Tony Romo was a complete mess during Patriots-Bills


It was one of the most incredible plays in NFL history. Too bad Tony Romo wouldn’t stop talking over the moment.

It was an unprecedented atmosphere at Highmark Stadium Sunday, with the Bills taking the field for the first time since Damar Hamlin’s life-threatening injury. And on the first play of the game, Nyheim Hines cut through the Patriots’ porous special teams defense and ran back the opening kick 96 yards for the score. The end result was total pandemonium in Orchard Park: nearly 72,000 fans sprang to their feet and let out six days’ worth of emotion.

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The picture, and sound, said more than any words could. Unfortunately, nobody informed Romo. When Jim Nantz finished his call, the ex-quarterback started rambling.

“Oh you said this is storybook!,” he shouted over the unbelievable moment. “This is almost fate! I just can’t believe what just happened — Josh Allen the same thing!”

Romo went for a while longer before stopping abruptly. At long last, a producer seemingly got into his ear, and told him to cut the gibberish.

“Six days removed from this incredible scene that we saw in Cincinnati with a Bills player down …,” said Romo before trailing off.

When Nantz started talking again, Romo threw in a reference to “Angels in the Outfield,” which he probably regretted when Hines returned his second kick for a touchdown in the third quarter.

That’s what happens to overzealous broadcasters. They use all of their good stuff before the first offensive snap.

Romo was a hysterical mess throughout the Bills’ 35-23 victory over the Patriots, offering disjointed analysis and awkward soliloquies about Buffalo fighting through adversity in the wake of Hamlin suffering cardiac arrest on the football field. It requires tact and perspective to properly capture all of the emotion wrapped up in the story of Hamlin’s injury and miraculous recovery.

Romo, for all of his strengths, falls short in both areas. He should’ve largely kept his focus on the field.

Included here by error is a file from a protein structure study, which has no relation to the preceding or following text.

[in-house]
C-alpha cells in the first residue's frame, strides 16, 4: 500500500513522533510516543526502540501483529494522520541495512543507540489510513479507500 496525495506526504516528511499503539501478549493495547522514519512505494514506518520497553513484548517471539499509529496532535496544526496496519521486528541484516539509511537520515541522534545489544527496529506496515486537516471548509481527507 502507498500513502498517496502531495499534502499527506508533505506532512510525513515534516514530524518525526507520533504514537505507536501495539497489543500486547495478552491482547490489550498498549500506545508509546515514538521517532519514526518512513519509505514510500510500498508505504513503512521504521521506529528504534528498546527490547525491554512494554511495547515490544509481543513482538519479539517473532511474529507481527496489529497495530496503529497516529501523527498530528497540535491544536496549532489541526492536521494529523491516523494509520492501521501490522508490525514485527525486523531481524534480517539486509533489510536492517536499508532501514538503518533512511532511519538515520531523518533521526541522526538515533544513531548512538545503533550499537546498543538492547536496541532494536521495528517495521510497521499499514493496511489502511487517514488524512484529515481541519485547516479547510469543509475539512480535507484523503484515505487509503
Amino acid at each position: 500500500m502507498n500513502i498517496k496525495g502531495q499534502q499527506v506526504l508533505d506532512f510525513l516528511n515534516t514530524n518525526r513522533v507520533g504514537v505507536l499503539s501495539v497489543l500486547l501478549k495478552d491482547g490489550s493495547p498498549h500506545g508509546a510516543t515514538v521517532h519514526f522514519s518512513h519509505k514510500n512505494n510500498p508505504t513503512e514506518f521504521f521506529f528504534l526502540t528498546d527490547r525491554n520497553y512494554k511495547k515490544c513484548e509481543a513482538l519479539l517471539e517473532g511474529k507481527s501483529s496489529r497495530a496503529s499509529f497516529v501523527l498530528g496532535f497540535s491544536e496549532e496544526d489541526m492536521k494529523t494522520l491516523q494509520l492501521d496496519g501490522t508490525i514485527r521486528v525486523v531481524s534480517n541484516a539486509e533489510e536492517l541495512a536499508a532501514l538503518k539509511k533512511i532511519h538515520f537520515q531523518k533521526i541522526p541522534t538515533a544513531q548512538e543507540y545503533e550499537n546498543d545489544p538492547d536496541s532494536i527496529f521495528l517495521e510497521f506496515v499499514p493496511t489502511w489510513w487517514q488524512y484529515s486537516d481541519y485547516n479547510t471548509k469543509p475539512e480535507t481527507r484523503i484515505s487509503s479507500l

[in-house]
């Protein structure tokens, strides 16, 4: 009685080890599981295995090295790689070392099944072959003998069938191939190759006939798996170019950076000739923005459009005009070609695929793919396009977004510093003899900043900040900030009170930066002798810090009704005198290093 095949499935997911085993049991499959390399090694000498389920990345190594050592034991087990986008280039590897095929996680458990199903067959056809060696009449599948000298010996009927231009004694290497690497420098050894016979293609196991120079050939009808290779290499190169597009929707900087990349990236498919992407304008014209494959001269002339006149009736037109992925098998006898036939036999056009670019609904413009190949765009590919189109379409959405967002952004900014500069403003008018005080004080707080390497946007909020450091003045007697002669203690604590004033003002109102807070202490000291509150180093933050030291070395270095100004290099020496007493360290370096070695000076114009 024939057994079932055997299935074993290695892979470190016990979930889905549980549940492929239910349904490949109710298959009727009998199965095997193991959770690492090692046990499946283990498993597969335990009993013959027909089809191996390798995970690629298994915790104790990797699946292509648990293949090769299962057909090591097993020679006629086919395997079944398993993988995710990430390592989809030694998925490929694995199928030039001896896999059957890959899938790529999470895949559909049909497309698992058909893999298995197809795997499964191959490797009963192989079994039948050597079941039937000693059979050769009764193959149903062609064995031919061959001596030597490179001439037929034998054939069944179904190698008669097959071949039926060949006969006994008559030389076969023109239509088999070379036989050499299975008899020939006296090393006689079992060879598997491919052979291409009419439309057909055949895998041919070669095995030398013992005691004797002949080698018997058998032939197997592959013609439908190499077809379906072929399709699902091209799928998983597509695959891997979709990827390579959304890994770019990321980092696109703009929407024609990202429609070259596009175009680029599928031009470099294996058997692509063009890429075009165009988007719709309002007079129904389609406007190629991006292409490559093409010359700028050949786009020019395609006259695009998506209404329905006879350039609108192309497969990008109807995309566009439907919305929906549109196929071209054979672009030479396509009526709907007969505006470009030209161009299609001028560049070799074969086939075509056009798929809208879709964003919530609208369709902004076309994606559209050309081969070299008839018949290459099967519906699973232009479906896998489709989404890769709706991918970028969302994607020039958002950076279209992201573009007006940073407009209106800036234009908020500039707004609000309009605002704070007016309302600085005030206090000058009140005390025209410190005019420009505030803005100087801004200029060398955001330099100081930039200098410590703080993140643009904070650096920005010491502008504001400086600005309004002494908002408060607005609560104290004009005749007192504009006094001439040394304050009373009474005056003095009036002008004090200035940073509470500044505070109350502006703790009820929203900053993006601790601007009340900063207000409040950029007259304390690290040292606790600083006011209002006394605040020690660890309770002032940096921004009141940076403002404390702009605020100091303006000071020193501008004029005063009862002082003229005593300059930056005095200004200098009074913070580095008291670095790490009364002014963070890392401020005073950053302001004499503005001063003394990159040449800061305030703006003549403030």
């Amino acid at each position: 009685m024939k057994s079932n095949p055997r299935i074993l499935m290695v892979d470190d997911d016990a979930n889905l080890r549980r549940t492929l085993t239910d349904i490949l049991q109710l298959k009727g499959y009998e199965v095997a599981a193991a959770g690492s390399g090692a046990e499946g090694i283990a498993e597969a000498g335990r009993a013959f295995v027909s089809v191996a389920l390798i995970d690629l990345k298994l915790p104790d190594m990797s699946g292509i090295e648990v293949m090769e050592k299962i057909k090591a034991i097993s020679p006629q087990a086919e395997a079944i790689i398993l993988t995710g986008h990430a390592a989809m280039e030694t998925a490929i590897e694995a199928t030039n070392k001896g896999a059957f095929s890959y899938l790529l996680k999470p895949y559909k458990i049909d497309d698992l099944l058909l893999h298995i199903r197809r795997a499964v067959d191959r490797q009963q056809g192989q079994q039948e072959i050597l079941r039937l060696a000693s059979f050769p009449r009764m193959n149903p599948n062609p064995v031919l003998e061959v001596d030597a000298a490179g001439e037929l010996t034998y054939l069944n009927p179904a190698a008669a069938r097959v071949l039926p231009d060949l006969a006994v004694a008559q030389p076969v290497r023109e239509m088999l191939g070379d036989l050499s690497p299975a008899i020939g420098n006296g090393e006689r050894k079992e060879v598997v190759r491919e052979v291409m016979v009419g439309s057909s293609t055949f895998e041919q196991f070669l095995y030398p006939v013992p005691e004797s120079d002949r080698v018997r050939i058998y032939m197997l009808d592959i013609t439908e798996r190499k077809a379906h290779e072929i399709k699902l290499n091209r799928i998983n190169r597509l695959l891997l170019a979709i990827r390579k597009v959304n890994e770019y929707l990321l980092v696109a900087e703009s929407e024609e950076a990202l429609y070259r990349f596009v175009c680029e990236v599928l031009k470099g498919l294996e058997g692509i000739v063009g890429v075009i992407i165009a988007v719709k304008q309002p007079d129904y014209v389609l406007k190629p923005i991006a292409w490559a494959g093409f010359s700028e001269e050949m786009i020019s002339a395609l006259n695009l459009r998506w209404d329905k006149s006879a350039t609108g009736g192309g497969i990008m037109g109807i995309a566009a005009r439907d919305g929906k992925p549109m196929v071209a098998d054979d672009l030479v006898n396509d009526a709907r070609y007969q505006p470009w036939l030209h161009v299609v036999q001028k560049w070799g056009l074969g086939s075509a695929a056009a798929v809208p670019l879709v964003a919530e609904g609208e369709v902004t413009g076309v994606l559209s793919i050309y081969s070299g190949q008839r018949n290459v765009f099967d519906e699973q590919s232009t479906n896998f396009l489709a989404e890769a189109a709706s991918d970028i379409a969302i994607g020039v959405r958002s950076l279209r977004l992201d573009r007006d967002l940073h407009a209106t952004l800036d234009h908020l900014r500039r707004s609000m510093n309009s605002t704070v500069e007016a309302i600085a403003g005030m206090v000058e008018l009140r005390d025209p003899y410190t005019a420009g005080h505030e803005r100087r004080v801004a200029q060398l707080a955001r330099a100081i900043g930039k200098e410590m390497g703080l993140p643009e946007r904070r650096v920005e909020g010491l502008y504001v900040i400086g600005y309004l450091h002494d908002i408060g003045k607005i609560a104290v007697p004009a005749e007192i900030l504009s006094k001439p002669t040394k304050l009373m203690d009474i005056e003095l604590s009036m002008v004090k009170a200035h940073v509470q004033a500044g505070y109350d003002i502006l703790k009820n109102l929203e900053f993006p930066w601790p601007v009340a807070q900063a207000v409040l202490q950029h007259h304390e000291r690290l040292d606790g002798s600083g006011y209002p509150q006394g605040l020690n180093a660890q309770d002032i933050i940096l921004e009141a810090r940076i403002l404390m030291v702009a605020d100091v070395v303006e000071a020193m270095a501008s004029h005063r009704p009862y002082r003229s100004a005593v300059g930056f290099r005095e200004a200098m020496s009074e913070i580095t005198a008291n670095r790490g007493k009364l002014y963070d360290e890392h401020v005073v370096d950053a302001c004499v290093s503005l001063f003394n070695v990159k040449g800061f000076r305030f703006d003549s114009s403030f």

Instead, he offered up nonsensical platitudes about Buffalo’s mindset.

“They are football players, and football players usually play football during football season,” he said at one point.

In regards to the game, it would’ve been interesting to hear Romo offer his take on the Patriots’ wandering offense and Mac Jones’ season-long struggles under Matt Patricia. But disappointingly, it seemed like Romo barely prepared for the contest. At numerous points, he said the Patriots found their offensive identity over the final weeks of the season.

Keep in mind, they’re just two weeks removed from being shutout in the first half against the Bengals, and not even crossing midfield.

The Patriots experienced uncharacteristic success in the red zone Sunday, scoring on their first trip when Jones found Jakobi Meyers in the back corner of the end zone. Meyers made a tremendous leaping catch and kept both feet in bounds.

Romo changed his opinion on whether it was a catch several times over a two-minute span. At first, he said he didn’t think Meyers was in. Then he offered a different take after seeing the replay.

“Oh wait, I saw that one,” he said. “Did the right foot touch? If the right foot touched, he’s in. The right foot, right there. Did that touch? I think it did.”

Eh, maybe not. Moments later, Romo said he wasn’t “really sure.” (For what it’s worth, it was clearly a catch, unless Meyers can walk on air.)

With a 8-9 record, the Patriots were only granted two Nantz and Romo games this season. Judging by Romo’s performance Sunday, we didn’t miss much.

At least Patriots fans can take solace in that.

Featured Image Photo Credit: USA Today Sports